History's Most Famous Pirates

The term pirate refers to a person who commits acts of violence at sea, such as robbing ships. Pirates are some of history’s most interesting and feared figures. The public’s interest in pirates has led to the creation of many books and movies over time. While most of the pirates you have heard about did their deeds long ago, pirates are still wreaking havoc around the globe to this day. This guide will give you a brief look at history’s most famous pirates.

Anne Bonny

Many consider Anne Bonny to be the most famous female pirate in history. She was born in County Cork, Ireland in 1702. Her father was an attorney, and her mother a housemaid. Anne’s father disowned her when she married a sailor by the name of James Bonny. Anne followed James to the Bahamas, where he took a job turning in pirates in exchange for bounties. While in the Bahamas, Anne met John Rackham, a pirate also known as Calico Jack. The two fell in love and ran away together to work as pirates.

Anne Bonny later met another female pirate, Mary Read, on a ship, and the two supposedly fell in love. The trio of Bonny, Read, and Rackham and their crew were eventually captured through the efforts of the Bahamian governor and put on trial for piracy in Jamaica. Rackham was hanged, and Bonny and Read were sentenced to hanging as well. Their supposed pregnancies delayed their executions, but Read died in prison one month later. Anne Bonny’s fate is still unknown. Some believe she disappeared, while others say she escaped and remarried in South Carolina, dying at age 81 as the mother of five children.

Bartholomew Roberts

Born in Wales in 1682, Bartholomew Roberts’ is known as the Golden Age of Piracy’s top pirate. Sometimes referred to as Black Bart, Roberts captured over 470 vessels during his illustrious career as a pirate. Despite his incredible success, Roberts was not like most pirates in terms of his lifestyle. He refused to drink or gamble, preferring tea to alcohol and prayer to unsavory hobbies. His wardrobe also set him apart from others, as his clothes were described as being elegant. Black Bart’s career ended in 1722 after his HMS Swallow warship was captured off the coast of Cape Lopez near Africa. He was killed aboard the ship and thrown overboard by his crew per his prior wishes. Roberts’ remaining crew met differing fates of acquittal, prison time, hanging, or slavery.

Blackbeard

If you want to look for the most famous pirate in history, look no further than Blackbeard. His history is not completely certain, but most believe Blackbeard was born Edward Teach or Edward Thatch in England in 1680. He had an imposing appearance that was made even more intimidating by his long black beard that was braided and tied.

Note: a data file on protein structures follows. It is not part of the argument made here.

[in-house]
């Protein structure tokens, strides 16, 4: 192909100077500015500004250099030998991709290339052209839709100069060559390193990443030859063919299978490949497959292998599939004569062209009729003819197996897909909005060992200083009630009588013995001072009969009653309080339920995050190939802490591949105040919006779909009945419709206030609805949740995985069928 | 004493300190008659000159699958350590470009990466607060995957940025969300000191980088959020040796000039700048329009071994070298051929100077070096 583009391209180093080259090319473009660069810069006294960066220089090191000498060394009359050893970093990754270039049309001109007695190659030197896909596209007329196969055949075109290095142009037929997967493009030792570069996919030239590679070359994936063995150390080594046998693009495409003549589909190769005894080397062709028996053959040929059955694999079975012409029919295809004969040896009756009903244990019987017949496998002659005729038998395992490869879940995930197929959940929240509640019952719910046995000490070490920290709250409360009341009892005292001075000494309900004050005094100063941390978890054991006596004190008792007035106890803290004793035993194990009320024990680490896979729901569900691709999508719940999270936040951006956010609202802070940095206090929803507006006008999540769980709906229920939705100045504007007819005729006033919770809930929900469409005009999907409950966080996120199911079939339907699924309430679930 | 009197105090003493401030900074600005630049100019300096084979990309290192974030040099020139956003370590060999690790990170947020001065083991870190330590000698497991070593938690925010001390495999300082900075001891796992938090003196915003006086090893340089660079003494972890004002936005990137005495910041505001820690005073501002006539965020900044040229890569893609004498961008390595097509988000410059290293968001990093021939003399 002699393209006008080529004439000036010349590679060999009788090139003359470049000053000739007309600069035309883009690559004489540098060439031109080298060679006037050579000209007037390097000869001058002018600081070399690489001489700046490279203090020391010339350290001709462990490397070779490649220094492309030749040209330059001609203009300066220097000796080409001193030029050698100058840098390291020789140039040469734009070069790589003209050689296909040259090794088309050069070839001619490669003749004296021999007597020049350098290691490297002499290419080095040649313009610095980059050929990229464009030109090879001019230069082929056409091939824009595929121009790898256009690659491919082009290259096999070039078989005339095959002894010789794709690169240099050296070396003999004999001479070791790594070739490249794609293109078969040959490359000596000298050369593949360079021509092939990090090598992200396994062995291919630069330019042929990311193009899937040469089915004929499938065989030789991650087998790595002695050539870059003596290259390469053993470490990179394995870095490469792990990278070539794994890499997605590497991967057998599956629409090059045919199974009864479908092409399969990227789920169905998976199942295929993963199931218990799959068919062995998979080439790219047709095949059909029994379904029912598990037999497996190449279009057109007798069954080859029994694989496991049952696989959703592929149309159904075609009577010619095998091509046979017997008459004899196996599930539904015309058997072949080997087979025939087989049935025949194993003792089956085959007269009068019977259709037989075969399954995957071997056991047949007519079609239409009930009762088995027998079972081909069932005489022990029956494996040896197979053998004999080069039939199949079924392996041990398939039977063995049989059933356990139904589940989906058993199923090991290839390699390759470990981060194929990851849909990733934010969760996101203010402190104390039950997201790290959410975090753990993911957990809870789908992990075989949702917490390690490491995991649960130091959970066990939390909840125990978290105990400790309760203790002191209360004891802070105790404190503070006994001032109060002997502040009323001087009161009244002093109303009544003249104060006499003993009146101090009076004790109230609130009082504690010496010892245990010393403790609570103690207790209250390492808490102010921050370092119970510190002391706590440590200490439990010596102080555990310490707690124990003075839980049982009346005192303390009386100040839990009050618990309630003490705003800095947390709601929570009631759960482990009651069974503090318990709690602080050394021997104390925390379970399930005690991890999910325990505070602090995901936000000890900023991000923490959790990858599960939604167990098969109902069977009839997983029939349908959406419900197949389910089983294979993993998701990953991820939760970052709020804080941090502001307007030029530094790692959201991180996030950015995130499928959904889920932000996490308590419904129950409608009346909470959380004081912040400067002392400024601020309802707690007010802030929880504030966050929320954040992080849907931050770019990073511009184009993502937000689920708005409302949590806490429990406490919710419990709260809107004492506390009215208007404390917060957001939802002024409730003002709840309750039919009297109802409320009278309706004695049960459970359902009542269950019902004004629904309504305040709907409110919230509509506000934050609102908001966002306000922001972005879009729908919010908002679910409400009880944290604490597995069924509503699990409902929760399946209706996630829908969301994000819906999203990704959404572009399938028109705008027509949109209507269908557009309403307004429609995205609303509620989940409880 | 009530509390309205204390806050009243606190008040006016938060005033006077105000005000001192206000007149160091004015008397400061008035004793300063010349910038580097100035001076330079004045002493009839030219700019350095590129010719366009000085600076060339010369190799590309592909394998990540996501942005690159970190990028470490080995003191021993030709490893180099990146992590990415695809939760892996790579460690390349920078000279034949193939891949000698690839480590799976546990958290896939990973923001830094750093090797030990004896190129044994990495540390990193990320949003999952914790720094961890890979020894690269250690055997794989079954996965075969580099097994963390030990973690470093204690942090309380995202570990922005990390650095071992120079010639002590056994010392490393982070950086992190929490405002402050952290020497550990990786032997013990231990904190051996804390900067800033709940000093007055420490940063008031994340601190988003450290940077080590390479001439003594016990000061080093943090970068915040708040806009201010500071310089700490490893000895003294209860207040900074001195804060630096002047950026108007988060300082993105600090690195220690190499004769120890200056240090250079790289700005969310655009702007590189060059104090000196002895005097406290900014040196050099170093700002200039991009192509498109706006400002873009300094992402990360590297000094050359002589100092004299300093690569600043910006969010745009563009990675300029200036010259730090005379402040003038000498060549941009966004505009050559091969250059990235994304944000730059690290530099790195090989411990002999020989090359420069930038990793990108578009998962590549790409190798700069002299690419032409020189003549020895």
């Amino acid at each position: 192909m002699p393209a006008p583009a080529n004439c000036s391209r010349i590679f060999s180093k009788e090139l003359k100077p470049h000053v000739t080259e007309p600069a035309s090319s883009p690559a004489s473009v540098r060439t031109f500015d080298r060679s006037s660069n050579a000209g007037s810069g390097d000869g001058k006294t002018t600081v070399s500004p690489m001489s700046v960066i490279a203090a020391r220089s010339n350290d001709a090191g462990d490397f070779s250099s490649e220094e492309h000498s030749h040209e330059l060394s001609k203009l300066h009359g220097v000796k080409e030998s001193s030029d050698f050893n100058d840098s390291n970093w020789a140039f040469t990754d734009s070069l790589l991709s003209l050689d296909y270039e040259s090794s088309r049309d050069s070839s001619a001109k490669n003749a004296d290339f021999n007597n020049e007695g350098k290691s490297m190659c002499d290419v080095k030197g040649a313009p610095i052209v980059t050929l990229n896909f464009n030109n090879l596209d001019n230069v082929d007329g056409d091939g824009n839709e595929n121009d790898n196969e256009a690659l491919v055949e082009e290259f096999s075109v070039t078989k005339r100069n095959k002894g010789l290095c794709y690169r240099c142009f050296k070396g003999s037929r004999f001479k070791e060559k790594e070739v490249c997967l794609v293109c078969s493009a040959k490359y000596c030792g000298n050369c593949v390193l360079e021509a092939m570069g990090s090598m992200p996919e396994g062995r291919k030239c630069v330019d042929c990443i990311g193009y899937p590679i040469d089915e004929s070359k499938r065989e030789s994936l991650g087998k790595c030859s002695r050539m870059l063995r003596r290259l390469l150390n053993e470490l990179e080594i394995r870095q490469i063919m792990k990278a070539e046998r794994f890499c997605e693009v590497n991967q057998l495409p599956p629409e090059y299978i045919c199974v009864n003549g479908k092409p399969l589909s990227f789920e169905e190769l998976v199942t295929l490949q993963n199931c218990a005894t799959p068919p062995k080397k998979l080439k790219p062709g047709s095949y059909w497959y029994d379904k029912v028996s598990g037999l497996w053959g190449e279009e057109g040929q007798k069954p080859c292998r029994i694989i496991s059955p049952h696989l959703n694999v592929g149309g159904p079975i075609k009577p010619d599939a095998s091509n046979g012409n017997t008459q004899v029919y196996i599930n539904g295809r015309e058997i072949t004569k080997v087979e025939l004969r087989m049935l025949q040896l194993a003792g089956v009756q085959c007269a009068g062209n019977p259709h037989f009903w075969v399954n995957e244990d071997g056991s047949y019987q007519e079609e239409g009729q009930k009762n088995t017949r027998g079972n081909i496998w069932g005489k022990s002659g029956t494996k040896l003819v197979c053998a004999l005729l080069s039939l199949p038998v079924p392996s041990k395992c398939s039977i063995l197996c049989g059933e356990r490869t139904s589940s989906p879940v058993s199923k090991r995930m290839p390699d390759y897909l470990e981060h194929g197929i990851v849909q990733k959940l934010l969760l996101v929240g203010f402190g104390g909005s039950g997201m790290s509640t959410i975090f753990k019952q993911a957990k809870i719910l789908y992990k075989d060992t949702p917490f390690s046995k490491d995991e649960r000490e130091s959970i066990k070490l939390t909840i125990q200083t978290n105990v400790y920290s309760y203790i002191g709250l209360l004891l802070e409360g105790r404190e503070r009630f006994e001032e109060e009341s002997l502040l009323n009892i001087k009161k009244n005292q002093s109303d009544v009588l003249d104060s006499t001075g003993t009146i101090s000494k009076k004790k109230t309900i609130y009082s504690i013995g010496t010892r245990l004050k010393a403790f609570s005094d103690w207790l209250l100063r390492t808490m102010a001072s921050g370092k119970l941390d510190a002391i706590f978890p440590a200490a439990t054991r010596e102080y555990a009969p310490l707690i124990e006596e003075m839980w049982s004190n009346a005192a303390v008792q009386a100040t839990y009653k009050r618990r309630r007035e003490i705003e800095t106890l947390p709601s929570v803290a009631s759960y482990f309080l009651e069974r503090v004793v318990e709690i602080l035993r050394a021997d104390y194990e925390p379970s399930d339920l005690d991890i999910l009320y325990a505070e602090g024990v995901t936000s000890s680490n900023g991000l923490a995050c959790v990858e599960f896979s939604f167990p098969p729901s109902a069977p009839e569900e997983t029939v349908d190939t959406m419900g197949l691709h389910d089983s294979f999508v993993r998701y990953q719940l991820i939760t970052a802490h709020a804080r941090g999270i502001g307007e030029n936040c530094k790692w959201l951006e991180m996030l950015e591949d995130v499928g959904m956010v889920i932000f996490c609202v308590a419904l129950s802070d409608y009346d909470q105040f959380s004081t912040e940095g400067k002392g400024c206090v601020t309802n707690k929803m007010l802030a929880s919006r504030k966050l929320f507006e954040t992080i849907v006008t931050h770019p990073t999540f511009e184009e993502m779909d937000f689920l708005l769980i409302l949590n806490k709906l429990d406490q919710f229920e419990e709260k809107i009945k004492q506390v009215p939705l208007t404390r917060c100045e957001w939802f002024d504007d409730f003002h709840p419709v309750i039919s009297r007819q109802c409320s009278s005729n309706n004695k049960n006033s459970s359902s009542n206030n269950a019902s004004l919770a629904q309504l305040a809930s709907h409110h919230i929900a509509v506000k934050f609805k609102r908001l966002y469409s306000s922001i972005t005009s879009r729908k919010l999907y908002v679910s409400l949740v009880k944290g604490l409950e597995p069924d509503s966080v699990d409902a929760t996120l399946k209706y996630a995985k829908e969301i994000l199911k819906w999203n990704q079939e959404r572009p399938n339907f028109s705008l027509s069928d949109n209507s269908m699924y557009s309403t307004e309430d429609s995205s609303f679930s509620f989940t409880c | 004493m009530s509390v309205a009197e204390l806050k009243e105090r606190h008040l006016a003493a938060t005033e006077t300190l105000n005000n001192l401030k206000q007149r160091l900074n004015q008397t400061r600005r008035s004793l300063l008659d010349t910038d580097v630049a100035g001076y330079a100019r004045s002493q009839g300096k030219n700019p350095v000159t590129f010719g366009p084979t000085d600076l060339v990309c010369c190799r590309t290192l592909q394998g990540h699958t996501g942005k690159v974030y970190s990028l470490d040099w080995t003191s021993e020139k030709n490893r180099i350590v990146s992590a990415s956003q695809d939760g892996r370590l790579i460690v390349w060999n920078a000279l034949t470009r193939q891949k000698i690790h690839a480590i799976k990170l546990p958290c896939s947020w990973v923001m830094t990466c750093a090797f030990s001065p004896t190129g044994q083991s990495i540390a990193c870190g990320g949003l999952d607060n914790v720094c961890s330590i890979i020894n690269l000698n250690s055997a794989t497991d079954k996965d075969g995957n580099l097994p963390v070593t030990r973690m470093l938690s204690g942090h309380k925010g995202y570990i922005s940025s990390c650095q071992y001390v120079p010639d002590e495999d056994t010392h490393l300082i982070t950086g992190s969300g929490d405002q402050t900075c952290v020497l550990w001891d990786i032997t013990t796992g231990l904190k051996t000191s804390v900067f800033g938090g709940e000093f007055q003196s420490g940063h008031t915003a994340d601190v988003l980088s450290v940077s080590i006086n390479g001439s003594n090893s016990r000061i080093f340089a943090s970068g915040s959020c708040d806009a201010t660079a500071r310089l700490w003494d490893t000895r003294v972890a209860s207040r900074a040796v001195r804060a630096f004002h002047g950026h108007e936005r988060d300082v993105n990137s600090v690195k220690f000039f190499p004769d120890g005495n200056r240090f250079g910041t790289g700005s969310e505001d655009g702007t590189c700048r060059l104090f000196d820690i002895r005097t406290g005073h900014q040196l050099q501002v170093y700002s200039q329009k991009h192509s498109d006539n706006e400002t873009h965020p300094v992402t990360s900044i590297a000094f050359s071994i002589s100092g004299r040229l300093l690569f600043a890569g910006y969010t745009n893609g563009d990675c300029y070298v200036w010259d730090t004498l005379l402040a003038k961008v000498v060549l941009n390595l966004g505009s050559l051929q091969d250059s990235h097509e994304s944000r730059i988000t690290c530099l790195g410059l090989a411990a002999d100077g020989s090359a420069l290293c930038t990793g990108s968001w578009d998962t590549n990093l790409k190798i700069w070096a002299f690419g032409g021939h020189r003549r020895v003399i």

Blackbeard’s life on the water began as a sailor aboard privateer ships. Around 1716, he joined the crew of Captain Benjamin Hornigold. The two worked together as pirates and captured other vessels. Hornigold would eventually retire, but Blackbeard continued his ways. Blackbeard was killed in 1718 during a battle with Lieutenant Robert Maynard and some of his sailors under the order of Virginia’s governor Alexander Spotswood.

Cheung Po Tsai

Cheung Po Tsai was a famous pirate in Hong Kong during the early 1800s. He learned piracy from his adopted parents, who were also his kidnappers. During his career, Cheung Po is said to have held over 600 ships and 50,000-plus followers. He was forced to stop pirating by the Chinese government in 1810. He took a position as a captain in the Qing imperial navy, where he would ironically assume the task of fighting pirates for the government.

William Kidd

William Kidd was a sailor born in Scotland in 1645. He sometimes went by the name of “Captain Kidd” and was given the task of hunting pirates in 1696. Kidd eventually decided to rebel against his post by raiding vessels sailing in the Indian Ocean. In 1699, Kidd was arrested while returning to America. He would then be sent to England to stand trial under accusations of piracy. Kidd’s unfortunate ending came when he was hung in London. His body remained hanging in an iron cage for several years as a warning to others looking to become pirates.

Edward England

Edward England’s piracy career lasted three years from 1717 to 1720. He captured vessels along the African Coast and the Indian Ocean. His most famous ships include the The Royal James or Pearland the Fancy. England is famous for his pirate flag which consisted of a skull and bones.

Henry Morgan

Henry Morgan’s career included life as a pirate, English privateer, and governor of Jamaica. Morgan became commander of the buccaneers in 1668. As commander, he led successful raids on locations in Cuba, Panama, and Venezuela. Morgan’s Panamanian raid was his downfall, as it led to his arrest. In a twist of fate, Morgan was actually knighted in London by King Charles II in 1674. He was then sent to Jamaica to serve as deputy governor. Morgan died in relative peace as a wealthy planter despite his wild career as a pirate.